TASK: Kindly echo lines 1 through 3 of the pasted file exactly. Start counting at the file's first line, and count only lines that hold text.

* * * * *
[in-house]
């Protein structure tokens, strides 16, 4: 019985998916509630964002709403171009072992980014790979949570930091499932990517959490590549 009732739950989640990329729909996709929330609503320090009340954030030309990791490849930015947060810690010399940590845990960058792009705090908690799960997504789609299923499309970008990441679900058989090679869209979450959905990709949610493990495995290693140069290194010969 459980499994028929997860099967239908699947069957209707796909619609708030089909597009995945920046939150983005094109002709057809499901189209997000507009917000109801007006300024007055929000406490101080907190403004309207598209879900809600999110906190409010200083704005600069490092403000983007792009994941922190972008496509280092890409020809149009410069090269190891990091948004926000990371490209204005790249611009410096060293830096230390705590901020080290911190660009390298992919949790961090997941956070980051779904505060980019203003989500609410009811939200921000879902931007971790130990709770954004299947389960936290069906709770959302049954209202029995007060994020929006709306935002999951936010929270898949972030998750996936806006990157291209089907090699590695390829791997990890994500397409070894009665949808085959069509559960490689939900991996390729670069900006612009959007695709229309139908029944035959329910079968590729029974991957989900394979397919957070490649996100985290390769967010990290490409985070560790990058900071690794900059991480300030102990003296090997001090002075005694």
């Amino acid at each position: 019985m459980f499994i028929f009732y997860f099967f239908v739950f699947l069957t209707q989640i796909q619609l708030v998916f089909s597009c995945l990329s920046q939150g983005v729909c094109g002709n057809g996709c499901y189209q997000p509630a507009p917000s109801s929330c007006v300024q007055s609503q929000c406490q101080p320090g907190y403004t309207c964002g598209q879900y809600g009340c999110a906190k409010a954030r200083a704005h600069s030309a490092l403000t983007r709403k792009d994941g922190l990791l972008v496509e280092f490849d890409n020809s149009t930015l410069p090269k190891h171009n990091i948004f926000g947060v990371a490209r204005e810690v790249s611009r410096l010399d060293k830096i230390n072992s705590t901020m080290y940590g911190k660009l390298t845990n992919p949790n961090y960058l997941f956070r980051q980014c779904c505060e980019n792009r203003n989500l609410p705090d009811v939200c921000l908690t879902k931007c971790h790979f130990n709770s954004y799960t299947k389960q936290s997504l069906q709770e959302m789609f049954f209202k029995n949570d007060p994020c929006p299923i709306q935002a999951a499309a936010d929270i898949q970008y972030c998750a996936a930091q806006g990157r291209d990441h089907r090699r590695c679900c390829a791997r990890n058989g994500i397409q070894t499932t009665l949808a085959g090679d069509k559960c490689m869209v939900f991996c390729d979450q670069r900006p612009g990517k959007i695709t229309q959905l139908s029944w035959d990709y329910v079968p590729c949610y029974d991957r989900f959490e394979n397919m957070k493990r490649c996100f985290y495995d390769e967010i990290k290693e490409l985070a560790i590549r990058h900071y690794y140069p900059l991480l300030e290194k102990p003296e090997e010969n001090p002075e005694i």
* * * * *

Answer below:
[in-house]
């Protein structure tokens, strides 16, 4: 019985998916509630964002709403171009072992980014790979949570930091499932990517959490590549 009732739950989640990329729909996709929330609503320090009340954030030309990791490849930015947060810690010399940590845990960058792009705090908690799960997504789609299923499309970008990441679900058989090679869209979450959905990709949610493990495995290693140069290194010969 459980499994028929997860099967239908699947069957209707796909619609708030089909597009995945920046939150983005094109002709057809499901189209997000507009917000109801007006300024007055929000406490101080907190403004309207598209879900809600999110906190409010200083704005600069490092403000983007792009994941922190972008496509280092890409020809149009410069090269190891990091948004926000990371490209204005790249611009410096060293830096230390705590901020080290911190660009390298992919949790961090997941956070980051779904505060980019203003989500609410009811939200921000879902931007971790130990709770954004299947389960936290069906709770959302049954209202029995007060994020929006709306935002999951936010929270898949972030998750996936806006990157291209089907090699590695390829791997990890994500397409070894009665949808085959069509559960490689939900991996390729670069900006612009959007695709229309139908029944035959329910079968590729029974991957989900394979397919957070490649996100985290390769967010990290490409985070560790990058900071690794900059991480300030102990003296090997001090002075005694």
């Amino acid at each position: 019985m459980f499994i028929f009732y997860f099967f239908v739950f699947l069957t209707q989640i796909q619609l708030v998916f089909s597009c995945l990329s920046q939150g983005v729909c094109g002709n057809g996709c499901y189209q997000p509630a507009p917000s109801s929330c007006v300024q007055s609503q929000c406490q101080p320090g907190y403004t309207c964002g598209q879900y809600g009340c999110a906190k409010a954030r200083a704005h600069s030309a490092l403000t983007r709403k792009d994941g922190l990791l972008v496509e280092f490849d890409n020809s149009t930015l410069p090269k190891h171009n990091i948004f926000g947060v990371a490209r204005e810690v790249s611009r410096l010399d060293k830096i230390n072992s705590t901020m080290y940590g911190k660009l390298t845990n992919p949790n961090y960058l997941f956070r980051q980014c779904c505060e980019n792009r203003n989500l609410p705090d009811v939200c921000l908690t879902k931007c971790h790979f130990n709770s954004y799960t299947k389960q936290s997504l069906q709770e959302m789609f049954f209202k029995n949570d007060p994020c929006p299923i709306q935002a999951a499309a936010d929270i898949q970008y972030c998750a996936a930091q806006g990157r291209d990441h089907r090699r590695c679900c390829a791997r990890n058989g994500i397409q070894t499932t009665l949808a085959g090679d069509k559960c490689m869209v939900f991996c390729d979450q670069r900006p612009g990517k959007i695709t229309q959905l139908s029944w035959d990709y329910v079968p590729c949610y029974d991957r989900f959490e394979n397919m957070k493990r490649c996100f985290y495995d390769e967010i990290k290693e490409l985070a560790i590549r990058h900071y690794y140069p900059l991480l300030e290194k102990p003296e090997e010969n001090p002075e005694i």